Rory’s Law -- major effort underway to ensure kids kept safe in ER
New proposed law would force doctors to share blood tests, lab results
Rory Staunton, 12, was discharged from a New York emergency room last March as his body was in the throes of septic shock, an action that resulted in the boy’s death three days later.
Results of a blood test that would have saved his life were ignored by hospital staff, and now Rory’s grief-stricken Irish immigrant parents, Ciaran and Orlaith Staunton, are determined that no other family will suffer the same tragic fate.
The Stauntons, who appeared on the NBC Today Show on Wednesday are seeking to create a “Rory’s Law” in New York to ensure that parents have full access to blood and lab tests done on their children as soon as results are available, and that a doctor will be present to assess the findings.
Rory’s heart-rending story is again in the news due to a lengthy report by Jim Dwyer in The New York Times last Thursday which exposed a series of major errors by Rory's pediatrician and emergency room staff at NYU Langone Medical Center who diagnosed him with a stomach virus – even though blood tests taken at the hospital showed clear evidence of a raging septic infection taking root in his defenseless body. New York Times columnist Maureen Dowd also wrote about the case.
The blood results, though, were never acted upon by the pediatrician, Dr. Susan Levitzky, or the attending physicians at NYU who released Rory to his parents’ care with the diagnosis of a stomach virus.
The next day, however, with his condition severely worsened, Rory was brought back to the emergency room where his parents were given the devastating reality – their only son was gravely ill, suffering from septic shock likely obtained from a basketball game cut at school two days earlier. Rory died in the hospital two days later, on Sunday, April 1.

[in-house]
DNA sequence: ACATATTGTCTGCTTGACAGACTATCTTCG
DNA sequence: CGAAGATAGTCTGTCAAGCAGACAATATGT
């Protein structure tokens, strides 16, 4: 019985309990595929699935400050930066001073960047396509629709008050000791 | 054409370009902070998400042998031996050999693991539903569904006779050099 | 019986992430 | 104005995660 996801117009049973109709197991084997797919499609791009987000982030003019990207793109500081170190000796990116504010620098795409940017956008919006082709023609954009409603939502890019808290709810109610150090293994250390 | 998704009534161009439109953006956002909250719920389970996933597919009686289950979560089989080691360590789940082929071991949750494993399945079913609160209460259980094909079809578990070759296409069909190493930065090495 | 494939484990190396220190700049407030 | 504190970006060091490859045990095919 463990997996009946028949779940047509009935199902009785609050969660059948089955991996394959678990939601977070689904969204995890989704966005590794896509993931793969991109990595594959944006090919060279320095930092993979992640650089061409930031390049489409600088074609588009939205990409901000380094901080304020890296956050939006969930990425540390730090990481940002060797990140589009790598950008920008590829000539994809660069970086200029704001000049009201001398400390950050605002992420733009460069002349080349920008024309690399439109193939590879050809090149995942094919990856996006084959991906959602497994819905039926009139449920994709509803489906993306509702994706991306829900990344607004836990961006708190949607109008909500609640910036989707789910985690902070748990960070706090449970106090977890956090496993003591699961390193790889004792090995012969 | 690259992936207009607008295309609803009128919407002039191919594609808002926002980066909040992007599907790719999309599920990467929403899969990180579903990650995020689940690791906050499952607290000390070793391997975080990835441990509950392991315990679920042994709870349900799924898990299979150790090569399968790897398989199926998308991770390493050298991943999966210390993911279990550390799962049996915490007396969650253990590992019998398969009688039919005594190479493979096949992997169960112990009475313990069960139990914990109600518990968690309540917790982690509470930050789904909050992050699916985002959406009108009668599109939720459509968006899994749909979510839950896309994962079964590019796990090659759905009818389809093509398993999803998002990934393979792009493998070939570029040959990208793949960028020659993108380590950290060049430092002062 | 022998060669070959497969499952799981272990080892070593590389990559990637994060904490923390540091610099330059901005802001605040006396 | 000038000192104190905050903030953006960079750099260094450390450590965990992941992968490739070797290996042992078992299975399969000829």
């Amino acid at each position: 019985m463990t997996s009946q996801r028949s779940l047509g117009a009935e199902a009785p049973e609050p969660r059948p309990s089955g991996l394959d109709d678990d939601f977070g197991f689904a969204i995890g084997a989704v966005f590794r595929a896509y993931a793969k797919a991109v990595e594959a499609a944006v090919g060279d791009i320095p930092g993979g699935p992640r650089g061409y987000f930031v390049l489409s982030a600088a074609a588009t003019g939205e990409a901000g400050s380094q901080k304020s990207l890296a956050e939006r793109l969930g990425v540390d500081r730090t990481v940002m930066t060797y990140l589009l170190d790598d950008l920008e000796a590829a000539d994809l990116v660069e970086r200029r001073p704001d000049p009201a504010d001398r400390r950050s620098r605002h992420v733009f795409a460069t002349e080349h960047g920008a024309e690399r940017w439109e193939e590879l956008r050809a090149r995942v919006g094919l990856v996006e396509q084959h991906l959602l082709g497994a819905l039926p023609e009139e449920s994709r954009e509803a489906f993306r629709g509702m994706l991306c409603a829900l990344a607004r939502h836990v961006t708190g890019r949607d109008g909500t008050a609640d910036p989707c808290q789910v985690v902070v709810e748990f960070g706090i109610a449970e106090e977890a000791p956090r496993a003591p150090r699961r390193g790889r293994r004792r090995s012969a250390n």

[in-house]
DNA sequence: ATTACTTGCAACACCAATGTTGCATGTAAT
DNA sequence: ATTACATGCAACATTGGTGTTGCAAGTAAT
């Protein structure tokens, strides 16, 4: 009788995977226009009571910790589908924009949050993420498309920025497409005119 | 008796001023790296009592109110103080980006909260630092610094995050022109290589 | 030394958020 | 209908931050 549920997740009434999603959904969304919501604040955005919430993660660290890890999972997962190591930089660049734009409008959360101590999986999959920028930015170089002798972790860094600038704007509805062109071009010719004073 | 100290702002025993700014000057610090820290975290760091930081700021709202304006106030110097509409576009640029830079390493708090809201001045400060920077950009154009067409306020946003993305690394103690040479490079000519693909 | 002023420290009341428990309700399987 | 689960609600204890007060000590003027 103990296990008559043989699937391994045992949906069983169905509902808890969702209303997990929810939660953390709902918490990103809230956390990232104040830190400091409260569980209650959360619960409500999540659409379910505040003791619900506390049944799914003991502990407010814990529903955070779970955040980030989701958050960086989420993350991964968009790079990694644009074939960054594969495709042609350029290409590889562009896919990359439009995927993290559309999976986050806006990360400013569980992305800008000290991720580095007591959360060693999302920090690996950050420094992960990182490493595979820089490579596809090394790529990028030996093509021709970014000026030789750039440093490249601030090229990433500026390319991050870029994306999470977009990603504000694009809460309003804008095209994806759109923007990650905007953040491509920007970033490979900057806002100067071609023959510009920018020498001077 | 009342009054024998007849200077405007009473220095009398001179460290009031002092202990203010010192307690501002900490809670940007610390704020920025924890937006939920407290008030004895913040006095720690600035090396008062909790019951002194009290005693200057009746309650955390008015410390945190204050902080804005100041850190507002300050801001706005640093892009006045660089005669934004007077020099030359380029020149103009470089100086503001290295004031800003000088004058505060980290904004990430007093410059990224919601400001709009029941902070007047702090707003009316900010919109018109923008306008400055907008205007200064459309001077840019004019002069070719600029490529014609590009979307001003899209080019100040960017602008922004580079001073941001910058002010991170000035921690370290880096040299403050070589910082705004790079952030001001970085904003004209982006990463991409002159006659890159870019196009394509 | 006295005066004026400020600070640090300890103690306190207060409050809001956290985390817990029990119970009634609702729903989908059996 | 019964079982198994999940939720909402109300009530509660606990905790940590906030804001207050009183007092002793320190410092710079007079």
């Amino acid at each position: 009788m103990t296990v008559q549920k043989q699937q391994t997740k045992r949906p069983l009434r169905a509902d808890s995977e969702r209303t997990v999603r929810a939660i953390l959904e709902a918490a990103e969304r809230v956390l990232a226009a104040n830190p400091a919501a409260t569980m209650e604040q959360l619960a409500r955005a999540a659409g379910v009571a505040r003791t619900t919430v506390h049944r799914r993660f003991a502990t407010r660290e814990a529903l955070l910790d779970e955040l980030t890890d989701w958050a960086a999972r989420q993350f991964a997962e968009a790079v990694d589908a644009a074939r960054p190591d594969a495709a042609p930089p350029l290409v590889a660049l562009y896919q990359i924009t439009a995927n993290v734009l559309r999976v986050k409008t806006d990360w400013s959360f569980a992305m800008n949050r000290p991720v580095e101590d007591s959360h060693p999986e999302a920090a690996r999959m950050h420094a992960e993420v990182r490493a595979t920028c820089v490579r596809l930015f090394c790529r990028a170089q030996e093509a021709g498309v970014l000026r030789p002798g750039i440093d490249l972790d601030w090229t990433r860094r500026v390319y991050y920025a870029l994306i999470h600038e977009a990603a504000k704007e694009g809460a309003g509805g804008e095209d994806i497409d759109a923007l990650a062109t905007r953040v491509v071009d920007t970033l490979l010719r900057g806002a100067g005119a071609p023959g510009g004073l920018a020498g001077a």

If the blood tests taken on Rory’s first visit to the emergency room were acted upon he would have been prescribed a strong series of IV antibiotics that would have saved his life. Now the Stauntons are mounting an effort to pass Rory’s Law to avoid a similar tragedy occurring in the future.
“Parents shouldn’t have to wait until their child is dead to see blood work results,” a broken-hearted Ciaran Staunton told the Irish Voice on Tuesday.
The Stauntons, also parents to 10-year-old Kathleen, have traveled to Albany to meet with state officials about the effort, and the reception has been overwhelmingly positive. They are also liaising with Governor Andrew Cuomo’s office with an eye towards introducing Rory’s Law early next year.
“What happened to Rory wasn’t a failing of human nature. It was professional incompetence. Rory’s blood work was right in front of their eyes and they did nothing until it was too late,” Staunton, a native of Co. Mayo and owner of two Irish bars/restaurants in New York, said.
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